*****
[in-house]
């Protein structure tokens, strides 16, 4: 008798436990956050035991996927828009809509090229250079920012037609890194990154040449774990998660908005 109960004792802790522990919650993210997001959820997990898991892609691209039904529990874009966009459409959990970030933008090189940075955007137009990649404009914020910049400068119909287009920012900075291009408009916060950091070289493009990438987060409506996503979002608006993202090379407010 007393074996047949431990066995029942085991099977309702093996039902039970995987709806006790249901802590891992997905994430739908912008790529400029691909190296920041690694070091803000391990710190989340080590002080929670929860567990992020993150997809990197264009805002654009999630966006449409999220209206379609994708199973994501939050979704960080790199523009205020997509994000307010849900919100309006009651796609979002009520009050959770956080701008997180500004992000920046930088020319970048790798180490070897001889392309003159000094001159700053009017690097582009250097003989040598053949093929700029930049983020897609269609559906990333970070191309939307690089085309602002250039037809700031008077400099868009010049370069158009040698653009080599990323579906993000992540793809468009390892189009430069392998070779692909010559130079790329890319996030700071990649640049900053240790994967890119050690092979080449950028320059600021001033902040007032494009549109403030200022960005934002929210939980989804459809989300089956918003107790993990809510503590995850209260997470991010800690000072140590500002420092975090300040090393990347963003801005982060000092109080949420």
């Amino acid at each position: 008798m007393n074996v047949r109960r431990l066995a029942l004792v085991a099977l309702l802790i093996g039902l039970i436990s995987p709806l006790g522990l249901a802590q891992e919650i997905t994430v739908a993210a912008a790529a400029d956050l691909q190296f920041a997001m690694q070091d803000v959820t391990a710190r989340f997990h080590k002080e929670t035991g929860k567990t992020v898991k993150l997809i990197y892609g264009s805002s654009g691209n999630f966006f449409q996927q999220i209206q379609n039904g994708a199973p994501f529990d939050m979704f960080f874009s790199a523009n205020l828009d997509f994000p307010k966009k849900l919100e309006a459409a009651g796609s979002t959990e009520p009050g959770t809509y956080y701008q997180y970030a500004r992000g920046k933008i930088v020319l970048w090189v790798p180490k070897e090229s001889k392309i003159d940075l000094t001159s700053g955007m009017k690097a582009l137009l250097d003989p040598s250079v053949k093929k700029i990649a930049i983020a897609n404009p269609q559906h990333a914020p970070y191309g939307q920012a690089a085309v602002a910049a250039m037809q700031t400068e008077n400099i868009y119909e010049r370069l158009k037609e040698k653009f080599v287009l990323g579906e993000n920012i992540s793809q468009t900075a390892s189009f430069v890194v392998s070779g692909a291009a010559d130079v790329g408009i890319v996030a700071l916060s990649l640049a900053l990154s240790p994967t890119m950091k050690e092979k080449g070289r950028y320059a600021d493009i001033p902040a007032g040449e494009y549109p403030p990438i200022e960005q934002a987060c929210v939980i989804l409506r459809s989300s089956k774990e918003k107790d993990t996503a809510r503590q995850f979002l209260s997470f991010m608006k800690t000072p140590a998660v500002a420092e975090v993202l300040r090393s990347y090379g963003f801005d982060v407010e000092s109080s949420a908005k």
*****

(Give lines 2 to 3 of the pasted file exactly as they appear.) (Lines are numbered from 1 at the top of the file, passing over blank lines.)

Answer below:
């Protein structure tokens, strides 16, 4: 008798436990956050035991996927828009809509090229250079920012037609890194990154040449774990998660908005 109960004792802790522990919650993210997001959820997990898991892609691209039904529990874009966009459409959990970030933008090189940075955007137009990649404009914020910049400068119909287009920012900075291009408009916060950091070289493009990438987060409506996503979002608006993202090379407010 007393074996047949431990066995029942085991099977309702093996039902039970995987709806006790249901802590891992997905994430739908912008790529400029691909190296920041690694070091803000391990710190989340080590002080929670929860567990992020993150997809990197264009805002654009999630966006449409999220209206379609994708199973994501939050979704960080790199523009205020997509994000307010849900919100309006009651796609979002009520009050959770956080701008997180500004992000920046930088020319970048790798180490070897001889392309003159000094001159700053009017690097582009250097003989040598053949093929700029930049983020897609269609559906990333970070191309939307690089085309602002250039037809700031008077400099868009010049370069158009040698653009080599990323579906993000992540793809468009390892189009430069392998070779692909010559130079790329890319996030700071990649640049900053240790994967890119050690092979080449950028320059600021001033902040007032494009549109403030200022960005934002929210939980989804459809989300089956918003107790993990809510503590995850209260997470991010800690000072140590500002420092975090300040090393990347963003801005982060000092109080949420």
């Amino acid at each position: 008798m007393n074996v047949r109960r431990l066995a029942l004792v085991a099977l309702l802790i093996g039902l039970i436990s995987p709806l006790g522990l249901a802590q891992e919650i997905t994430v739908a993210a912008a790529a400029d956050l691909q190296f920041a997001m690694q070091d803000v959820t391990a710190r989340f997990h080590k002080e929670t035991g929860k567990t992020v898991k993150l997809i990197y892609g264009s805002s654009g691209n999630f966006f449409q996927q999220i209206q379609n039904g994708a199973p994501f529990d939050m979704f960080f874009s790199a523009n205020l828009d997509f994000p307010k966009k849900l919100e309006a459409a009651g796609s979002t959990e009520p009050g959770t809509y956080y701008q997180y970030a500004r992000g920046k933008i930088v020319l970048w090189v790798p180490k070897e090229s001889k392309i003159d940075l000094t001159s700053g955007m009017k690097a582009l137009l250097d003989p040598s250079v053949k093929k700029i990649a930049i983020a897609n404009p269609q559906h990333a914020p970070y191309g939307q920012a690089a085309v602002a910049a250039m037809q700031t400068e008077n400099i868009y119909e010049r370069l158009k037609e040698k653009f080599v287009l990323g579906e993000n920012i992540s793809q468009t900075a390892s189009f430069v890194v392998s070779g692909a291009a010559d130079v790329g408009i890319v996030a700071l916060s990649l640049a900053l990154s240790p994967t890119m950091k050690e092979k080449g070289r950028y320059a600021d493009i001033p902040a007032g040449e494009y549109p403030p990438i200022e960005q934002a987060c929210v939980i989804l409506r459809s989300s089956k774990e918003k107790d993990t996503a809510r503590q995850f979002l209260s997470f991010m608006k800690t000072p140590a998660v500002a420092e975090v993202l300040r090393s990347y090379g963003f801005d982060v407010e000092s109080s949420a908005k």